Mortgage documents you’ll need to prepare your taxes

Find out what mortgage-related information you’ll need to prepare your taxes and where to find it

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Did you know you may be able to deduct some home-related expenses on your taxes? How much you can deduct will depend on the size of your mortgage and the amount you pay in state and local taxes — and this information is included in certain mortgage-related documents.

While you should always consult a tax advisor regarding your income tax situation, here is a list of mortgage-related documents you should gather before you file your taxes:

  • Mortgage or home equity line of credit interest paid. Your lender will send you IRS Form 1098, your Mortgage Interest Statement. This form tells how much interest you paid on your mortgage or home equity line of credit throughout the past year.
  • Mortgage fees. You may be able to deduct the mortgage points and escrow fees (if applicable) you paid over the past year; this information is included on your Form 1098.
  • Mortgage interest paid to an individual. If the previous owner of your home is financing your mortgage, the seller won’t usually send you a Form 1098. Instead, you’ll need to include the seller’s name, address, Social Security number (or Employer Identification Number), and the amount of interest you paid.
  • Property taxes. You may be able to deduct your property taxes up to certain limits. If you pay these taxes through your lender, the amount should be included on your Form 1098. However, if you pay property taxes directly to your county or municipality, you’ll need a copy of your property tax bill and payment history for the past year.
  • Mortgage insurance premiums. Many people pay mortgage insurance premiums to private insurance companies, the Department of Veterans Affairs (VA), the Federal Housing Administration (FHA), or the Rural Housing Service as part of their monthly mortgage payment. Your lender (or corresponding housing agency) will send you Form 1098, which shows the amount of the mortgage insurance premiums you paid, and this amount may be tax-deductible.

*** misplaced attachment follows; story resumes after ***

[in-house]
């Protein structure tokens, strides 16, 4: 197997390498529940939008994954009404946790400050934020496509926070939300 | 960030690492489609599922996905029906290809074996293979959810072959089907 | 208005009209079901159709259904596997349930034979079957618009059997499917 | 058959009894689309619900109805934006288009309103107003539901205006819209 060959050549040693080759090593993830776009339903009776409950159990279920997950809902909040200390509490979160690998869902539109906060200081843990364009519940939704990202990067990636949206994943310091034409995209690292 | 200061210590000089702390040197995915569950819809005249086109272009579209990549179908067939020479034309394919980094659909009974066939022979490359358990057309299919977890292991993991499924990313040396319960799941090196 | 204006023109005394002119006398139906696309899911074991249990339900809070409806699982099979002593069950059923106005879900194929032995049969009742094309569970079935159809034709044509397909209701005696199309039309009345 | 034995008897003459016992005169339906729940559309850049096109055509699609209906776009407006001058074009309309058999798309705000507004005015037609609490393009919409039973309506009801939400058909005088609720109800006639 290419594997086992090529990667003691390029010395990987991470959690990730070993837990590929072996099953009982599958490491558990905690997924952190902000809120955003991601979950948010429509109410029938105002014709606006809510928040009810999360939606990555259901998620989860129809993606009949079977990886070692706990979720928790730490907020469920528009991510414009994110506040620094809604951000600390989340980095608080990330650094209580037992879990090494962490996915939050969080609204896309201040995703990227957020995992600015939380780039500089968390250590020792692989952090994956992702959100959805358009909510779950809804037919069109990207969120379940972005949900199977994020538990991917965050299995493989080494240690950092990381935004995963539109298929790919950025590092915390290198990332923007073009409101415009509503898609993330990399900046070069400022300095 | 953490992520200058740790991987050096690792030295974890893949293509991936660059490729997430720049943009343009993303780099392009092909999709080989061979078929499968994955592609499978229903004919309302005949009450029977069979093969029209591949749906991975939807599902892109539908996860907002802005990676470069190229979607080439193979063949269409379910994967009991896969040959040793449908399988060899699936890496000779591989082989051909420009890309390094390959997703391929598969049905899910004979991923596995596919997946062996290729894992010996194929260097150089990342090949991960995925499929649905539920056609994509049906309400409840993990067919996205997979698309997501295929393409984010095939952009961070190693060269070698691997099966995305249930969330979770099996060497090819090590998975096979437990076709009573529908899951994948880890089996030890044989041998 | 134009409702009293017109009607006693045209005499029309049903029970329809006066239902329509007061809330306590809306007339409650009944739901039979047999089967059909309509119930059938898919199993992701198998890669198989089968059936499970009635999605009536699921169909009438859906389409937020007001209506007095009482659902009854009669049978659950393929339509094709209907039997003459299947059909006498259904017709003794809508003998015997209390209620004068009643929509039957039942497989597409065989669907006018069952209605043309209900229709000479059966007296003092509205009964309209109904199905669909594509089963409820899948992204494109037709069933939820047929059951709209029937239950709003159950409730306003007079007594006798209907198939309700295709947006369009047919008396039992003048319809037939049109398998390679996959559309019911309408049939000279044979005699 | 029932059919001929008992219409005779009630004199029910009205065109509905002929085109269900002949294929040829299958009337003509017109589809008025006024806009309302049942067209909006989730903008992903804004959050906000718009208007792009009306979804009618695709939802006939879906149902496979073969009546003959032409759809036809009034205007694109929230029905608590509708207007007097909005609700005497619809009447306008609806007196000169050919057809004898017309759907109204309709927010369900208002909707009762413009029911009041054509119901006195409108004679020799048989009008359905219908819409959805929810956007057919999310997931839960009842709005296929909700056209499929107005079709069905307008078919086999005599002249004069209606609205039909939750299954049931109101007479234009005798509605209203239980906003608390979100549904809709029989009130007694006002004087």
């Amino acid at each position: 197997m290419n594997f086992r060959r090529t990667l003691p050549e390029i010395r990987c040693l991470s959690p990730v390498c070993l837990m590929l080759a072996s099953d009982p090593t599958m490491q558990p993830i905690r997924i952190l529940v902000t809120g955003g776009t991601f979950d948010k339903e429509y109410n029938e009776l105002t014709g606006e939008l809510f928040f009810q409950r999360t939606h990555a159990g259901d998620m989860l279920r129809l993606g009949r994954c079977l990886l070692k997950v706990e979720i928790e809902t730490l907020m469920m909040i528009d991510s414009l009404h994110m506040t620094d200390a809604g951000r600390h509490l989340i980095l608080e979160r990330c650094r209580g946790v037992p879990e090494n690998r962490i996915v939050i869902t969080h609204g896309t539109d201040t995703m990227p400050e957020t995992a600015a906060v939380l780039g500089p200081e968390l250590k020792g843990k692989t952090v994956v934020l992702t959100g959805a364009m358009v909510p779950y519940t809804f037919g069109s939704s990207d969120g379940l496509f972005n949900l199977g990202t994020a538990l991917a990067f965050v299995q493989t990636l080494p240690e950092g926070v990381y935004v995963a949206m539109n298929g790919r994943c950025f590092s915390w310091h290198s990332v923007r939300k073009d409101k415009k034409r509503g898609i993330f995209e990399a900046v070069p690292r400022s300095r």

• Income and expenses from rental properties. If you own rental property, you’ll need to report the rent you receive as income on your taxes. On the other hand, you may be able to deduct expenses for obtaining, maintaining, insuring, and operating your rental property. It’s essential to keep accurate records of both the income and costs associated with your rental property so you can provide a documented history for tax purposes. Talk to a tax professional to learn more about what may be required and how to keep track of that information effectively.
  • Mortgage credit certificate. Some homeowners qualify for a mortgage credit certificate (MCC) when they buy a home. Typically, MCCs are issued through community housing agencies and are a tax incentive to make homeownership more affordable. If you’re eligible to get an annual MCC tax credit of up to $2,000, include a copy of your printed certificate and Mortgage Interest Credit Form 8396 (which you’ll receive from your lender) with your federal tax return.

Any tax documents mentioned above should be available to you by January 31. If you don’t receive your forms by this date, contact your lender or the appropriate agency.

As a Wells Fargo customer, you can visit our tax center to learn more about the tax documents available to you and how to easily obtain them online.